Tour victories are like women, if H.L. Mencken was right about the latter. "A man always remembers his first love with special tenderness," Mencken said, "but after that he begins to bunch them."
That helps explain Louisianan David Toms's feelings after his storybook win at last week's Compaq Classic at New Orleans's English Turn Golf and Country Club. Toms, born in Monroe, a resident of Shreveport and a star golfer at LSU, dazzled family and friends by shooting a 30 on the final nine to make up a six-shot deficit on the second-best player in the world, Phil Mickelson. Toms's round included an unlikely chip-in for eagle and, with Mickelson watching from the fairway, a double-breaking 25-footer for birdie on the 18th green to end the suspense. The instant Toms's ball tumbled into the hole, giving the 34-year-old the fifth victory of his nine-year Tour career, the partisan crowd roared and then chanted the cheer of the day: "L-S-U! L-S-U!" Life is never this good, not even on Sesame Street, yet when he was asked how he would rank this victory, Toms said, "It's right up there, maybe running even with my first win."
See? That's how special the first one is. Not that Steve Flesch, Harrison Frazar, Jerry Kelly, Franklin Langham or Kevin Sutherland would know. They're all candidates for best player on Tour without a victory (even though certainly it's only a matter of time before all of them win). We've left out the players who have won on foreign tours but not in the U.S., men such as Sergio Garc�a, Colin Montgomerie and Craig Parry. Besides, picking on Monty would draw a 15-yard penalty for piling on.
Identifying the best players who haven't won is one way to detect up-and-comers who are on the verge of winning. Unfortunately, the exercise puts the spotlight on those who have an embarrassing hole in their r�sum�s. "It's an awful label," says Frazar, a round-faced Texan who ranks among the Tour's longest hitters. "I'd rather be the worst player who has won than the best player who hasn't."
Nobody wants to be on the list. Flesch, a lefthander from Union, Ky., might be No. 1 on it if his peers did the voting, because he has a fluid, aggressive swing, a deft putting stroke and the ability to shoot low numbers. He also has a nickname, courtesy of the caddies: Fury, for his occasional displays of temper. Flesch had 13 top 10 finishes last year, second only to Tiger Woods. Paired with Woods for the final round of the 2000 Disney, he got his man, matching Woods's 69. The only problem was that Duffy Waldorf shot a 62 and got them both, along with the W.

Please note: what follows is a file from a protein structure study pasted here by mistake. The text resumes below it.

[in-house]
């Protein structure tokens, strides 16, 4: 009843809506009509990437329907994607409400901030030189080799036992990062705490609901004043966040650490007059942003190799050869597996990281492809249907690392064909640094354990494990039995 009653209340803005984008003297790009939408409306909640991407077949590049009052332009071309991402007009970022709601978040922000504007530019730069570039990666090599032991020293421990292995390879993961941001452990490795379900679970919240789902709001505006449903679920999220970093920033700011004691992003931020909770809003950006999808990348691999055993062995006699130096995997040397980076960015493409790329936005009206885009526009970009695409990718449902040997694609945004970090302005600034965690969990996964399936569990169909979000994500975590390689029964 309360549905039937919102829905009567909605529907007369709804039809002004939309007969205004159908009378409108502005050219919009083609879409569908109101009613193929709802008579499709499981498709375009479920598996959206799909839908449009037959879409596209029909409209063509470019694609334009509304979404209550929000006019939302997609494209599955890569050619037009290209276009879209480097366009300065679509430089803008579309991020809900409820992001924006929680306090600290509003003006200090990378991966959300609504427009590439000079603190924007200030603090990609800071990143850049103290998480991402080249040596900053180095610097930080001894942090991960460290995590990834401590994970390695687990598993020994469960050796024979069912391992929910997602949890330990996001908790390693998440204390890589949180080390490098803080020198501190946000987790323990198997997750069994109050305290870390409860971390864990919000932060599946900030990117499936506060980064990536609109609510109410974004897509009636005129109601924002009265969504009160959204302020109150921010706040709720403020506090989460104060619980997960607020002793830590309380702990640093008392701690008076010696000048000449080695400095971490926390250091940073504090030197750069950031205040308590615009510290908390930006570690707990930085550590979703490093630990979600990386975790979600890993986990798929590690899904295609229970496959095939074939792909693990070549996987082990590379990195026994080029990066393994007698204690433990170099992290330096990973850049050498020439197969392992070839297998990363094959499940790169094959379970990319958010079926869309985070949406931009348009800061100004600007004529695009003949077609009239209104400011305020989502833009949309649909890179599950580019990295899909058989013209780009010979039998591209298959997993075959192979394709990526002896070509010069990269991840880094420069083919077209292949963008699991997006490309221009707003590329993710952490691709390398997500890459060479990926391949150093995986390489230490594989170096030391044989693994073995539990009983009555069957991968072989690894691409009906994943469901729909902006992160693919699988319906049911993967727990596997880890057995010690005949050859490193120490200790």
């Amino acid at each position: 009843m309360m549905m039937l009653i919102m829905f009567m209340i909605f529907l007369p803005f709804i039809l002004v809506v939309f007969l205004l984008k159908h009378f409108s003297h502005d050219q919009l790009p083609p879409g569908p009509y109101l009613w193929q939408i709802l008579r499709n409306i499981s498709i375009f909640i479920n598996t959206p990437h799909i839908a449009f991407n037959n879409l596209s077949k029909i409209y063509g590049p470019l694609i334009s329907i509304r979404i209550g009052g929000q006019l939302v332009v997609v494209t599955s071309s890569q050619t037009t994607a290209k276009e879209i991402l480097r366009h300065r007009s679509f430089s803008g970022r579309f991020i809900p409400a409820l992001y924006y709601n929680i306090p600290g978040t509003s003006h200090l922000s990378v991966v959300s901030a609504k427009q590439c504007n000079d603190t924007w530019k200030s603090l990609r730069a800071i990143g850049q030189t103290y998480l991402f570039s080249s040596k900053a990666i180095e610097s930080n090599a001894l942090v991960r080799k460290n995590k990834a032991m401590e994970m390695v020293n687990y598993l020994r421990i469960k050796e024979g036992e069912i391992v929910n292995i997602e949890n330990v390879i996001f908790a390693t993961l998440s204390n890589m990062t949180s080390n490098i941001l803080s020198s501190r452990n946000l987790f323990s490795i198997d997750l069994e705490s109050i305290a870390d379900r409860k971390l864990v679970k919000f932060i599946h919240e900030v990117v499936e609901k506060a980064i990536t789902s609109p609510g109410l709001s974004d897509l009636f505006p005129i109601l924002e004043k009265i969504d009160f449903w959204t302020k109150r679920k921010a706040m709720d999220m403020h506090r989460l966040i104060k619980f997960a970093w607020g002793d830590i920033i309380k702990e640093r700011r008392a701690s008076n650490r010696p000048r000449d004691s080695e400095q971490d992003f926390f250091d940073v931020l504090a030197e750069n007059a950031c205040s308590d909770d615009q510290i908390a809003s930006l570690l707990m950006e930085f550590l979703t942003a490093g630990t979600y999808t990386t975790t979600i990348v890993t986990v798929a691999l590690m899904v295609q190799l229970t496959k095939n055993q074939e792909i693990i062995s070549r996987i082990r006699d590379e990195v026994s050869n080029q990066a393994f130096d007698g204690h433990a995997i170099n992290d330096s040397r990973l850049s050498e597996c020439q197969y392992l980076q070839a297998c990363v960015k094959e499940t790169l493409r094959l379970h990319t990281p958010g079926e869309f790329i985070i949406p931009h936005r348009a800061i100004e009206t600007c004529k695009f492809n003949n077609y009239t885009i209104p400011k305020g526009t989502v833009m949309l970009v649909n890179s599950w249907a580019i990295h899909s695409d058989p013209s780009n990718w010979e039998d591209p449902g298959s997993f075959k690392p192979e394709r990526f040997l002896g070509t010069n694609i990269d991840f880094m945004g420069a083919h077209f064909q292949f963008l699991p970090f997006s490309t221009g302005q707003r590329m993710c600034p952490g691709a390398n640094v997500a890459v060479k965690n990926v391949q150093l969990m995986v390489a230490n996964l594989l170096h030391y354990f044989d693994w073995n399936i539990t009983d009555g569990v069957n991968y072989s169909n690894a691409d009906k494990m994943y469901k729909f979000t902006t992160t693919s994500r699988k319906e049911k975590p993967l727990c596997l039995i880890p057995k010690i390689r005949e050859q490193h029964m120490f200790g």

"I saw a thing on the Golf Channel where they listed me among the best players who haven't won," says Flesch, who turns 34 on May 23. "That doesn't help. I thought, Oh s—-, now everybody thinks I should win. It's a compliment, but I know what the other guys are saying. You don't want to get a reputation as a guy who can't win. Right now I'd rather win one and miss every other damn cut."
Part of Flesch's wish came true at English Turn. He missed the cut, his fortunes souring on the 13th hole last Friday when he hit a drive that nose-dived into the deep grass less than 30 yards off the tee and led to a triple-bogey 7.
Last year Frazar, 29, left New Orleans a haunted man. That first win was within his grasp in the final round when he came to the par-3 17th hole with a one-shot lead, but he pulled his six-iron tee shot and watched it take a hard bounce left into pampas grass. He made a double bogey and dropped to third. "I've thought about that shot for a year," Frazar says.
During a practice round last week Frazar got a little nervous as he approached the dread 17th. On the 16th green his caddie, Bob Riefke, tried to lighten the mood by asking if Frazar wanted to skip 17, since the 18th fairway was only a few feet away and they could easily cut over, drop a ball and avoid any bad memories. Says Frazar, "He said, 'Are you going to be able to walk down 17 without getting sick?' I said, 'I'm a big boy. I can make it.' It wasn't so much that shot; it was not winning the tournament. That was very disappointing. To admit I screwed up something I'd worked so hard for was too much to handle at the time. I didn't miss the shot because of a gust of wind, somebody yelling during my backswing or a bad kick. I messed up. Once I could admit that, I was able to move on. But that took four or five months."
Frazar analyzed and reanalyzed the fateful shot. He was trying to put his ball 25 feet right of the pin but believes he succumbed to a player's instinct to shoot at the flag, which caused him to pull the shot. "If I would have stuck to my game plan," he says, "I would've been all right."